Herald Saw Her Ending
11 June, 2017—Saturday
Herald was lounging in the grand bay window that overlooked the flower garden when the end came calling. Curled up on the yellow seat cushions amongst a few magazines, he’d been surveying the backyard through drowsy eyes. He was a keen hunter once, ages ago in his youth. Still, olden as he’d grown, Herald could sometimes sense a warm-blooded body stirring someplace it oughtn’t be, or catch the glimpse of something flitting, and his heart would beat with familiar eagerness.
On this day, it was a peculiar scent drifting into the kitchen that perked his attention; he squinted in aversion, and noticed the glint of sunbeams bouncing off serrated steel. Herald maneuvered his arthritic body into a crouch, and stared wildly through the window screen. The woman he loved was outside in the garden barely three feet away from him, and she smelled like the earth she’d been digging. Down upon her hands and knees, she was overshadowed by someone Herald had not long forgotten.
He couldn’t comprehend what it was that he was watching; his woman and the caller struggled against one another for just a moment. Then the tang of her escaping blood filled Herald’s nostrils, provoking a rumble that emerged from the pit of his chest. His growling went unnoticed, and all was still in the garden for an immeasurable space of time. He remained in the window seat, round-eyed, and vibrating with tension. When at last the backyard darkened, and the bats began to fly, the killer rose up from the rose bed, and kicked the face that had been made silent. Herald cussed through the window screen like a sentry willing to defend his castle. But when the sound of frenetic footfall entered the house, grey Herald fled from the window seat, and took refuge inside a kitchen cupboard—the one that stored his food.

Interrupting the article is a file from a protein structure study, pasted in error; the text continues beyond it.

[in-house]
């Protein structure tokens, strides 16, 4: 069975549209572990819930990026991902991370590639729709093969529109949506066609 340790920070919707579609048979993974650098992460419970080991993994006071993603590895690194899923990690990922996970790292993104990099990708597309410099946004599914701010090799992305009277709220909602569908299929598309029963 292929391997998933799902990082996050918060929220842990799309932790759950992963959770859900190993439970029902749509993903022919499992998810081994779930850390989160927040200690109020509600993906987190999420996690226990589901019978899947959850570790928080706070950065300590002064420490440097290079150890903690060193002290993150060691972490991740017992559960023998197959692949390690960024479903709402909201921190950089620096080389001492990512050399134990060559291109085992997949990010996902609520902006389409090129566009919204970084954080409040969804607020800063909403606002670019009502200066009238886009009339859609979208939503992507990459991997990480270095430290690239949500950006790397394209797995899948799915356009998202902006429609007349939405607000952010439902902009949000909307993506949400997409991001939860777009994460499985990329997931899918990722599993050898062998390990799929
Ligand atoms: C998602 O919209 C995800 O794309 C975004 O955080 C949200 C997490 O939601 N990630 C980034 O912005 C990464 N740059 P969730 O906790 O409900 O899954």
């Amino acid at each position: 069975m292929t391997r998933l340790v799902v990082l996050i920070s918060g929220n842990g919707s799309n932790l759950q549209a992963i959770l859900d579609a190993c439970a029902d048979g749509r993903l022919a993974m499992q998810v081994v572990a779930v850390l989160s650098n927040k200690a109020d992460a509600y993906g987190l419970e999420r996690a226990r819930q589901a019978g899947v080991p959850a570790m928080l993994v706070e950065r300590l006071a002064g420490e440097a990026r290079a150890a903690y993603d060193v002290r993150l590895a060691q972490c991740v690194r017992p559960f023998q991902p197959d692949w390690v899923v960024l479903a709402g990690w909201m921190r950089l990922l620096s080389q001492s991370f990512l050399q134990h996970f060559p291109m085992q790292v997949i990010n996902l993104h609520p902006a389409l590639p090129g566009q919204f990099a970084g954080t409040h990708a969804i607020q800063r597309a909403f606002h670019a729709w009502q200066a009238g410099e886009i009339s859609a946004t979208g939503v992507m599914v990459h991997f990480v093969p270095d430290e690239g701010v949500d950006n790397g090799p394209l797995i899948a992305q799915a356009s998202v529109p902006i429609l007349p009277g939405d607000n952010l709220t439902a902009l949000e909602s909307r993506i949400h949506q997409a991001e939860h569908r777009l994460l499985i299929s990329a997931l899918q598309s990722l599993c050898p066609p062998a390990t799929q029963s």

Click, clack! Click, clack! Click, clack! Herald recognized the sound. Click, clack! Click, clack!
“I can never unknow you,” the intruder mocked.
Those hollow words were the last human noises that Herald would hear for two desolate days. And then, the screaming would begin.
© Kindra M. Austin